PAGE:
How to Add Neurofeedback to Your Practice

Neurofeedback and neurotherapy are emerging fields in mental health that use technology to monitor and train the brain’s electrical activity. These methods have shown very promising results in the treatment of a range of mental health concerns, including anxiety, depression, ADHD, and PTSD.

Many therapists have been interested in the neurotherapy methodologies in recent years due to the increased evidence of its effectiveness towards these concerns. If you have never done neurotherapy in your practice or learned about it in school, how do you get started?

How to Add Neurofeedback to Your Practice

Here are some steps you can take:

  1. Learn more about it: Start by learning as much as you can about neurofeedback and neurotherapy. Attend workshops and conferences, read relevant literature, and consider taking a course or certification program to deepen your knowledge. There are several conferences worth considering:

    There is also a section on our website that is dedicated to education. We regularly host free webinars on benefits and professional development related to neurofeedback. We have also partnered with TrueBearing Academy to launch a comprehensive, accessible course called Fastlane – Divergence, this is an excellent, expert-crafted course to get you up and running in neuro from scratch.

  2. Choose your equipment: There are many types of neurofeedback and neurotherapy equipment available on the market, ranging from simple 1-channel EEG devices to advanced neurostimulation devices. Consider your budget, your clients’ needs, and your own comfort level with technology when choosing your equipment.
    • In-Clinic, high-end equipment: typically costs up to $50,000, is stationary, requires gel, caps, and more powerful computers to run. These systems are suitable for doing full brainmaps using the qEEG approach, and more complex training.
    • Semi-mobile, mid-end equipment: these are equipment that are comparatively smaller than the in-clinic equipment, and can be shipped to clients and applied in remote settings. There is a hybrid between dry and wet sensor options in this class of equipment. However, a relatively high degree of technical sophistication may still be required when applying them. These equipment typically cost between $1,000 to $10,000, and are often suitable substitutes for in-clinic equipment for most supervised remote and in-clinic neurofeedback assessments and training.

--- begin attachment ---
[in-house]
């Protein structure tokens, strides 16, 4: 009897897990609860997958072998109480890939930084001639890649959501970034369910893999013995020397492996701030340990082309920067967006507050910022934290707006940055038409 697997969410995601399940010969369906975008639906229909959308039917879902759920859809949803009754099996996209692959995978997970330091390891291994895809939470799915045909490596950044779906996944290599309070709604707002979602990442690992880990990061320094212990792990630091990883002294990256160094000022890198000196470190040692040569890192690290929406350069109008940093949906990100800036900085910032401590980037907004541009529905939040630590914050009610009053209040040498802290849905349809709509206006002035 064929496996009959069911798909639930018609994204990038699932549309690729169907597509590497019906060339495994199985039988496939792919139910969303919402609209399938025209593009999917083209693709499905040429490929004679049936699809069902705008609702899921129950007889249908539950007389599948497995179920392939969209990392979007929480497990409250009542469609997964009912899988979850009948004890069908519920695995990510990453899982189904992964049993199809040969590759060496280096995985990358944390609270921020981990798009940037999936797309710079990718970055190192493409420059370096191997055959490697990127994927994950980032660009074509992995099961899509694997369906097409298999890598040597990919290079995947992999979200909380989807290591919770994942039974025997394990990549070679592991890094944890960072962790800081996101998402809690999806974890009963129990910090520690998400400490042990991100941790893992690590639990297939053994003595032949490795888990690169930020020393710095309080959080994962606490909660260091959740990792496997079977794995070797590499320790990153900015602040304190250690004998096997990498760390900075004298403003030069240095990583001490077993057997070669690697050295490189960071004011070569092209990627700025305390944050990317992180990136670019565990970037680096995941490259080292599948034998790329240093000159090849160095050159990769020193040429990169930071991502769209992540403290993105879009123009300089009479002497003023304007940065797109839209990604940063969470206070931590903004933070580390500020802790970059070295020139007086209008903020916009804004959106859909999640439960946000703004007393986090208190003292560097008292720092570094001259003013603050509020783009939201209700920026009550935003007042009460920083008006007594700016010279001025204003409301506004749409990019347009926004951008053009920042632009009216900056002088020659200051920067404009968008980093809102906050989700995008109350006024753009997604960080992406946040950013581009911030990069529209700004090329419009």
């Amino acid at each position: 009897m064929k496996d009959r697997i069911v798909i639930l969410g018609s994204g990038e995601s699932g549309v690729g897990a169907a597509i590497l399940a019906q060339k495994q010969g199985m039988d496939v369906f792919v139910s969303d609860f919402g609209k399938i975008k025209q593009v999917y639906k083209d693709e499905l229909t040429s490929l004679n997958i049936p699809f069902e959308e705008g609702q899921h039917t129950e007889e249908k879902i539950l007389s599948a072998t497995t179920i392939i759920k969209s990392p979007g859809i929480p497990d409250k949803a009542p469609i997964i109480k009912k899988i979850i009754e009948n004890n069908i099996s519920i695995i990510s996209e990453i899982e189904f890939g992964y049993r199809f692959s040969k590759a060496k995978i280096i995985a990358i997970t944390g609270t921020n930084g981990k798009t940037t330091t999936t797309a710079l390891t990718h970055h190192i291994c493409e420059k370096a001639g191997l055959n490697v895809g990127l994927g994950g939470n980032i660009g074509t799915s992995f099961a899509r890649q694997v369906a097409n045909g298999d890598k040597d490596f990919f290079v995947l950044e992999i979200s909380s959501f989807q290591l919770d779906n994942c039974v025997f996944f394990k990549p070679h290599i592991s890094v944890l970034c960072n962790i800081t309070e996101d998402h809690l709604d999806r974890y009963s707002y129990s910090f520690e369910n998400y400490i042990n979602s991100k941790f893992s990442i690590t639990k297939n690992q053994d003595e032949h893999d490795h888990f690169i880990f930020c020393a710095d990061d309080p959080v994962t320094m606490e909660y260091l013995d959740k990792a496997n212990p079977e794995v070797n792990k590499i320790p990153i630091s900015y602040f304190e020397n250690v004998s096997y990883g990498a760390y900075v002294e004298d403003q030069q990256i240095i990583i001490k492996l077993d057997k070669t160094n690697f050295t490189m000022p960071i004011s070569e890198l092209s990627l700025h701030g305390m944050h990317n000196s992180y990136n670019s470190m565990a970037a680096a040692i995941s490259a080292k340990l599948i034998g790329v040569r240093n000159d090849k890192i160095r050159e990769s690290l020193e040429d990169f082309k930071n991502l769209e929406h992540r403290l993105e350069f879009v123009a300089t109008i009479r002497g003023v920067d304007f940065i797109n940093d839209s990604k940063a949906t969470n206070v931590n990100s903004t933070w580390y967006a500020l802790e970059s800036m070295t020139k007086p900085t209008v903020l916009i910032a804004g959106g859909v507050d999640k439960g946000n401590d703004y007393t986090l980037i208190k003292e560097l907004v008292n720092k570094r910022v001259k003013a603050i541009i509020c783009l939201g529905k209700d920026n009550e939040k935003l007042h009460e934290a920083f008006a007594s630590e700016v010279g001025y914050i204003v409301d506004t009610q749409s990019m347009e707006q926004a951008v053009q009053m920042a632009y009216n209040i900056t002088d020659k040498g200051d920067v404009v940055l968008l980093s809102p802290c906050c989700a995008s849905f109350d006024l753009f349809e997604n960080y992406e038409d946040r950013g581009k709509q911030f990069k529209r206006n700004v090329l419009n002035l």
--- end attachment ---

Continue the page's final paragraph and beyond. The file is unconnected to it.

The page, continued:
• Fully mobile equipment: these are devices that are fully mobile, portable, and personal-sized. Often they are equipped with between 1 to 4 channels and leverage dry sensor technology. They can range from $200 to $1,000 and are often suitable options for starting simpler neurofeedback training in a full, remote setting with. Some of them can even do simpler assessments (light-weight qEEG). Divergence is compatible with a range of such devices, they are excellent to get you started.
  3. Work with a technician: Depending on your level of expertise and comfort with the technology, you may want to have a technician to operate the equipment and software during sessions, especially for in-clinic neurofeedback. Look for someone who is trained and certified in neurofeedback and neurotherapy, and who has experience working with mental health clients. A trained technician can be instrumental especially if you decide to start with in-clinic neurofeedback equipment due to the complexity of setup and operation.
  4. Incorporate neurofeedback and neurotherapy into your treatment plans: Once you have the necessary equipment and personnel in place, you can begin incorporating neurofeedback and neurotherapy into your treatment plans. Start with the issues you are an expert in. Work with your clients to identify specific goals for their neurofeedback and neurotherapy sessions, and track their progress over time.
  5. Evaluate outcomes: Finally, it’s important to evaluate the outcomes of your neurofeedback and neurotherapy interventions to ensure that they are effective and appropriate for your clients. Use standardized measures and track progress over time to determine the efficacy of your interventions.
Incorporating neurofeedback and neurotherapy into your practice can be a valuable addition to your treatment options and can help you provide more personalized, effective care to your clients. With the right equipment, personnel, and training, you can start using these cutting-edge technologies to improve your clients’ mental health outcomes.
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